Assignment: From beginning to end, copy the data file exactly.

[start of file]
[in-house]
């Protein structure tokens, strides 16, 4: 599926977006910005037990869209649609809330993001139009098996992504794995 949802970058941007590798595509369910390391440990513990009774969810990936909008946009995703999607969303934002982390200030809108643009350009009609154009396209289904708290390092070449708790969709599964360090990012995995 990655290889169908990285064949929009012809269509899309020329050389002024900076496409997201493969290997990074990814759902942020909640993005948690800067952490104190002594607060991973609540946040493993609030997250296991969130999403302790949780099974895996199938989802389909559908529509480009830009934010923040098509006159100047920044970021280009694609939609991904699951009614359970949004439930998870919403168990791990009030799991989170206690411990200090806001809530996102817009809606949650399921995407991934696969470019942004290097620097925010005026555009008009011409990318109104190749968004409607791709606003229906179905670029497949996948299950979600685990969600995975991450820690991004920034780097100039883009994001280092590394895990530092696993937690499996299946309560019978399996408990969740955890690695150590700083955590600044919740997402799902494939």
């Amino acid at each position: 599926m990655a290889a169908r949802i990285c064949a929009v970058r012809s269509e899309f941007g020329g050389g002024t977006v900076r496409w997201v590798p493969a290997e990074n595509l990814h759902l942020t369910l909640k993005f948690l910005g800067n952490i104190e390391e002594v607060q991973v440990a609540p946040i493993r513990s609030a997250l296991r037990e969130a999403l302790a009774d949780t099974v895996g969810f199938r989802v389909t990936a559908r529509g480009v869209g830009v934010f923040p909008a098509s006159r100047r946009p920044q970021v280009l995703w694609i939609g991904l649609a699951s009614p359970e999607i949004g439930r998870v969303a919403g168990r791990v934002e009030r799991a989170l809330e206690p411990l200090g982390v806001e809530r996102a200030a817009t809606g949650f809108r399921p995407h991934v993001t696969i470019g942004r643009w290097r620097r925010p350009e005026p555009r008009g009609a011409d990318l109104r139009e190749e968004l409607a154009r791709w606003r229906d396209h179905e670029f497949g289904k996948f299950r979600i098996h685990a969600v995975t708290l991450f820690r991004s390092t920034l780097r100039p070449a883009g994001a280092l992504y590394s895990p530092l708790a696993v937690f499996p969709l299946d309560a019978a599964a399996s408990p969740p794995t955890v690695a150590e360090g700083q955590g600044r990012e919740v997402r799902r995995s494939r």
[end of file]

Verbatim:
[in-house]
């Protein structure tokens, strides 16, 4: 599926977006910005037990869209649609809330993001139009098996992504794995 949802970058941007590798595509369910390391440990513990009774969810990936909008946009995703999607969303934002982390200030809108643009350009009609154009396209289904708290390092070449708790969709599964360090990012995995 990655290889169908990285064949929009012809269509899309020329050389002024900076496409997201493969290997990074990814759902942020909640993005948690800067952490104190002594607060991973609540946040493993609030997250296991969130999403302790949780099974895996199938989802389909559908529509480009830009934010923040098509006159100047920044970021280009694609939609991904699951009614359970949004439930998870919403168990791990009030799991989170206690411990200090806001809530996102817009809606949650399921995407991934696969470019942004290097620097925010005026555009008009011409990318109104190749968004409607791709606003229906179905670029497949996948299950979600685990969600995975991450820690991004920034780097100039883009994001280092590394895990530092696993937690499996299946309560019978399996408990969740955890690695150590700083955590600044919740997402799902494939």
């Amino acid at each position: 599926m990655a290889a169908r949802i990285c064949a929009v970058r012809s269509e899309f941007g020329g050389g002024t977006v900076r496409w997201v590798p493969a290997e990074n595509l990814h759902l942020t369910l909640k993005f948690l910005g800067n952490i104190e390391e002594v607060q991973v440990a609540p946040i493993r513990s609030a997250l296991r037990e969130a999403l302790a009774d949780t099974v895996g969810f199938r989802v389909t990936a559908r529509g480009v869209g830009v934010f923040p909008a098509s006159r100047r946009p920044q970021v280009l995703w694609i939609g991904l649609a699951s009614p359970e999607i949004g439930r998870v969303a919403g168990r791990v934002e009030r799991a989170l809330e206690p411990l200090g982390v806001e809530r996102a200030a817009t809606g949650f809108r399921p995407h991934v993001t696969i470019g942004r643009w290097r620097r925010p350009e005026p555009r008009g009609a011409d990318l109104r139009e190749e968004l409607a154009r791709w606003r229906d396209h179905e670029f497949g289904k996948f299950r979600i098996h685990a969600v995975t708290l991450f820690r991004s390092t920034l780097r100039p070449a883009g994001a280092l992504y590394s895990p530092l708790a696993v937690f499996p969709l299946d309560a019978a599964a399996s408990p969740p794995t955890v690695a150590e360090g700083q955590g600044r990012e919740v997402r799902r995995s494939r």